US Banking System Faces Shakeup
Financial lenders are facing a major industry reorganization Monday that promises to change the face of banking in the United States.
On Sunday, Merrill Lynch agreed to sell itself to Bank of America for some 50 billion dollars. Experts say the move will make the nation's prime lender even bigger.
Earlier Sunday, talks aimed at stabilizing Lehman Brothers ended after Bank of America and Britain's Barclays Plc decided against buying the 158-year-old investment bank.
Lehman was once the fourth-largest investment bank in the United States, but bad investments in real estate and other areas brought a drastic fall in the value of Lehman shares recently.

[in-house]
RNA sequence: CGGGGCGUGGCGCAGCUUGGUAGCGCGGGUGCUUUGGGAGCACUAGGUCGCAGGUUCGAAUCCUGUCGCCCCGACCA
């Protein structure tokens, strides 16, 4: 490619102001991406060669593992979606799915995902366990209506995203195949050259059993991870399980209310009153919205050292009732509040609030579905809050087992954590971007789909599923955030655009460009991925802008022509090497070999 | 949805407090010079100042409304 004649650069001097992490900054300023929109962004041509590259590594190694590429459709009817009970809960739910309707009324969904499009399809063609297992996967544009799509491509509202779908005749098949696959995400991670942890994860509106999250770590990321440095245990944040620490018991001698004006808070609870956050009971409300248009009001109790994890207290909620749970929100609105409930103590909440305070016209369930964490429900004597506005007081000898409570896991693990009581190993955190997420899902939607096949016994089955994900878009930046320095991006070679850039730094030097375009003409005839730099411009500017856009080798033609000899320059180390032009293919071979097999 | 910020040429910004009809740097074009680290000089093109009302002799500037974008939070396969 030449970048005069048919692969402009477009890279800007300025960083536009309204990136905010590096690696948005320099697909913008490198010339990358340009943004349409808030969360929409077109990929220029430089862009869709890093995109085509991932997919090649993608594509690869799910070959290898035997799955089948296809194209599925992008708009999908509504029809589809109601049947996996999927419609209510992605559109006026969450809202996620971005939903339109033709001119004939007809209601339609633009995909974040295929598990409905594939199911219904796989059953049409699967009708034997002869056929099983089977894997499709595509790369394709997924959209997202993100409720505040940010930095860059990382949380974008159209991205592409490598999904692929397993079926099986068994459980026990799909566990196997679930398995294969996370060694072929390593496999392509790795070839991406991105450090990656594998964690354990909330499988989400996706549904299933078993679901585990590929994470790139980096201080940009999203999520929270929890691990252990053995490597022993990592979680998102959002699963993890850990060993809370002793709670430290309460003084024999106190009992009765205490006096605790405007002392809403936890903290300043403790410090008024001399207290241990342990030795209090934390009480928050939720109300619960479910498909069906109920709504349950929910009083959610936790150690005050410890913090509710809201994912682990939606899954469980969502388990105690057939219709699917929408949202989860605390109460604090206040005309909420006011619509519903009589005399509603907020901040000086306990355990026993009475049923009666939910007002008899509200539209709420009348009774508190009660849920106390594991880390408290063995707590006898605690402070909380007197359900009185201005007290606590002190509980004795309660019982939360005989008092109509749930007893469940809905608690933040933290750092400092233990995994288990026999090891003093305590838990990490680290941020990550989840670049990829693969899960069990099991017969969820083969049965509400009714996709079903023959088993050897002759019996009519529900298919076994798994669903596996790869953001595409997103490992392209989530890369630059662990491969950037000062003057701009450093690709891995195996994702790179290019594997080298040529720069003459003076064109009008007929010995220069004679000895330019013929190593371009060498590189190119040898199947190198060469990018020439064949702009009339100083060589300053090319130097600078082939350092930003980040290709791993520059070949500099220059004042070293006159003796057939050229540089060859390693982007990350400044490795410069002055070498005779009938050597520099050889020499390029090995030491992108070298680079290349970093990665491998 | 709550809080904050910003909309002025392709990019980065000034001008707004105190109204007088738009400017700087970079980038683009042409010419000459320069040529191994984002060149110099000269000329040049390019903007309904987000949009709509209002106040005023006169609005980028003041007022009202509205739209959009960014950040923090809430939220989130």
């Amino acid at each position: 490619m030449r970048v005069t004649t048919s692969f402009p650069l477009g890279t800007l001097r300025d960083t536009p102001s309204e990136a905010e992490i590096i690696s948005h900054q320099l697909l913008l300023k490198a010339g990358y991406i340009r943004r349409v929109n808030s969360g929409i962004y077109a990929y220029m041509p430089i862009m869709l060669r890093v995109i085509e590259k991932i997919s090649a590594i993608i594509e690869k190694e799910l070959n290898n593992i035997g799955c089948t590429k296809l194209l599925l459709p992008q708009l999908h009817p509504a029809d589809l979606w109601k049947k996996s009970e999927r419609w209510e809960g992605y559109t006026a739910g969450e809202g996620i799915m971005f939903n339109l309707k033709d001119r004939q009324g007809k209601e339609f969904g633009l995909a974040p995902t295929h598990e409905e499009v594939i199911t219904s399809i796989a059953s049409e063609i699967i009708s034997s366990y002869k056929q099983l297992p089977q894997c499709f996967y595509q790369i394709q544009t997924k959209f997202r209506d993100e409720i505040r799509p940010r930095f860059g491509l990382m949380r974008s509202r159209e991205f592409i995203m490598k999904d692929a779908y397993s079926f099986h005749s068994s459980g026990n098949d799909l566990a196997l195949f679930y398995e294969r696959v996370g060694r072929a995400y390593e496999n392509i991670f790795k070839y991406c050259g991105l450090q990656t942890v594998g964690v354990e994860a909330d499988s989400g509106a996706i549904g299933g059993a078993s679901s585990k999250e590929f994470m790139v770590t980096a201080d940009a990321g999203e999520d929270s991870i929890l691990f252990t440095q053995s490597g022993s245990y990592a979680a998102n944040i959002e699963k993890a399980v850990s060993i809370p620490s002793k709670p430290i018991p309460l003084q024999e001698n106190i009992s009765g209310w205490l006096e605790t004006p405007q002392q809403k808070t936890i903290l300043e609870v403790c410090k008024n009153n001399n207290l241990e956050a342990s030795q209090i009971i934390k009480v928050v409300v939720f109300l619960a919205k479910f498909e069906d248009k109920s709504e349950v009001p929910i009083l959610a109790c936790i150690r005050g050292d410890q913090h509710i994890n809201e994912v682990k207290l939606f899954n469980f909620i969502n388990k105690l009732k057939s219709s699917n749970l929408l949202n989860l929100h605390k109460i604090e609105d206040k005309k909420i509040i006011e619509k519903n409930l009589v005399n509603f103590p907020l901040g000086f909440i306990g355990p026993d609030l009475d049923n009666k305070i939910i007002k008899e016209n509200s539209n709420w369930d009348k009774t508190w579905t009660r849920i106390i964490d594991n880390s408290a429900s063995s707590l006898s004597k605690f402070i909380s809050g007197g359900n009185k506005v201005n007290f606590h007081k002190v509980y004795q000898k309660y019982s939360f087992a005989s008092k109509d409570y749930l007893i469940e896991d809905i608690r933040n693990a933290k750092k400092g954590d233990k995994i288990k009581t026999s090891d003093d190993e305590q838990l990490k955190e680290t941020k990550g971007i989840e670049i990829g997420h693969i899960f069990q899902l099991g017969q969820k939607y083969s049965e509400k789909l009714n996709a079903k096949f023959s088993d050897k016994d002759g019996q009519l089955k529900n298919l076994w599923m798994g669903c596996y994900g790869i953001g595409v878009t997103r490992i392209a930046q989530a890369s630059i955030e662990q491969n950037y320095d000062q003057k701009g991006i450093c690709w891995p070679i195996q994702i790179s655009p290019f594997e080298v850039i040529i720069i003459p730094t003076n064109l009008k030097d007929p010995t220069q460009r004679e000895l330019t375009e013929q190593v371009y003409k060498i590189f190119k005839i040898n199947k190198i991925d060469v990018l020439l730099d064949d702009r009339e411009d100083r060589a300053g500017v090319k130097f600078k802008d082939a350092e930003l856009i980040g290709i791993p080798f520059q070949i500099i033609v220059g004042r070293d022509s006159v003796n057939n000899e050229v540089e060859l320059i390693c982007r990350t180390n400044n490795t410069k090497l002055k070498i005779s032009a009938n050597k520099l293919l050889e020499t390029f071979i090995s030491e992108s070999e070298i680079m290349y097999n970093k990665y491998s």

Late Sunday night, the U.S. Federal Reserve announced several initiatives to make it easier for financial institutions to get emergency loans from the U.S. central bank. The Federal Reserve said the initiatives were intended to lessen potential disruptions to the financial market.
In a separate move late Sunday, a group of 10 global banks and securities firms announced a 70-billion-dollar loan program that the companies could use to help ease a potential credit shortage. Each of the banks contributed seven billion dollars to the fund. Any bank in the group would be allowed to borrow from the combined pool of money.
Government and banking officials are concerned that the failure of a large institution like Lehman Brothers could shake confidence in the financial system and hurt the value of other firms.